But we hold this treasure in earthen vessels, that the surpassing power may be of God and not from us. We are afflicted in every way, but not constrained; perplexed, but not driven to despair; persecuted, but not abandoned; struck down, but not destroyed; always carrying about in the body the dying of Jesus, so that the life of Jesus may also be manifested in our body. For we who live are constantly being given up to death for the sake of Jesus, so that the life of Jesus may be manifested in our mortal flesh. – 2 Corinthians 4: 7-11

The Church teaches that no suffering – physical, spiritual, emotional, mild or severe – is meaningless, but rather, has supernatural power when united to the Cross of Christ. This, in a nutshell, is the theology of Redemptive Suffering.

…By his passion and death on the cross Christ has given a new meaning to suffering: it can henceforth configure us to him and unite us with his redemptive Passion.Catechism of the Catholic Church, No. 1505

A Knight at the Foot of the Cross

Prayer can rise from our hearts like the light that rises from a silent flame, but which illuminates all around. – St. Maximilian Kolbe

As a member of His Mystical Body, the Church, John lived his baptismal union with the life, death and resurrection of Christ and he understood the redemptive value of the slightest suffering united to the Cross.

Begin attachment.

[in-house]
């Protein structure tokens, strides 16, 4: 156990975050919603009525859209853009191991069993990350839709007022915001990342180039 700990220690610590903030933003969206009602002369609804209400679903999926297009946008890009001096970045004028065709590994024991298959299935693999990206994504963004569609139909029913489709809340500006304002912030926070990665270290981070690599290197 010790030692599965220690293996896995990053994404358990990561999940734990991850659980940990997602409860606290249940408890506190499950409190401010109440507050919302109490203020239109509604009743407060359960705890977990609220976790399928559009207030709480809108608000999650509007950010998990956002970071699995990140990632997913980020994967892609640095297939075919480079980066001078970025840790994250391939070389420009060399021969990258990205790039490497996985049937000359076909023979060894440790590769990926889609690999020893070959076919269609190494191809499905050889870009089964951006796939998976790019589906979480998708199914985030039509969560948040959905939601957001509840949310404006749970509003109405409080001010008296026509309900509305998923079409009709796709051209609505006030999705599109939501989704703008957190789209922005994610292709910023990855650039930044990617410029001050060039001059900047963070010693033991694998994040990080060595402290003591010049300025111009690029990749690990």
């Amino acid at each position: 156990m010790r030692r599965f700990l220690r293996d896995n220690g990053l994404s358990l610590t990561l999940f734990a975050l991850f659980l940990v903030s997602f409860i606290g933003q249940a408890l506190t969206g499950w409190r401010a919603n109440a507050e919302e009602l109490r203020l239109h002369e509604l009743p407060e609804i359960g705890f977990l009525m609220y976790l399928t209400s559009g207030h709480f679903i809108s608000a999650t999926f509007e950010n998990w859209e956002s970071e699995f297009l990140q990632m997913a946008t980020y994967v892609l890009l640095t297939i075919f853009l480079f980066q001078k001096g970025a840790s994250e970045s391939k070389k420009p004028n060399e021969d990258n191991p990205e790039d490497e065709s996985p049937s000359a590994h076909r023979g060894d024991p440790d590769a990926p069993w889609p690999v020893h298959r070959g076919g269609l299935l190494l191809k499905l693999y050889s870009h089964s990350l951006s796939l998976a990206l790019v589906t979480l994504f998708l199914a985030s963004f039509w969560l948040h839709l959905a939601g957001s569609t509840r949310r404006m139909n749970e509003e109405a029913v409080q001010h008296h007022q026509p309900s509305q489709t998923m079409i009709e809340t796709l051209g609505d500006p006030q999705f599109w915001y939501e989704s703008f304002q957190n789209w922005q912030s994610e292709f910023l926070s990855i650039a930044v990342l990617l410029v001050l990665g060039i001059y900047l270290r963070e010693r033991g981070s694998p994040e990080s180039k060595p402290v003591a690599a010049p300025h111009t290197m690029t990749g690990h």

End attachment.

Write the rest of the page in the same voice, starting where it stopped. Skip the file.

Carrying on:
Many years ago, I encouraged John to consecrate himself to Jesus through Mary in the Militia of the Immaculata (MI) as a Knight at the Foot of the Cross. I would frequently request John’s prayer on behalf of my family and others who were suffering. On occasion when John’s cross was just too heavy, he would call or email me and humbly request the intercessory prayers of his brothers and sisters of the MI Youth and Young Adults.

John always responded to the needs of others with his entire being. He would not only offer up his suffering, but he would offer up the graces he would receive in Holy Communion or in his many hours of Eucharistic adoration.

I knew John very well. I personally believe that countless hearts received the illuminating grace of conversion, human suffering was alleviated around the world, prayers were answered and souls in purgatory were relieved and released by the offering of John’s suffering and prayer. Such is the mystical power of our suffering united with Christ’s redemptive Passion.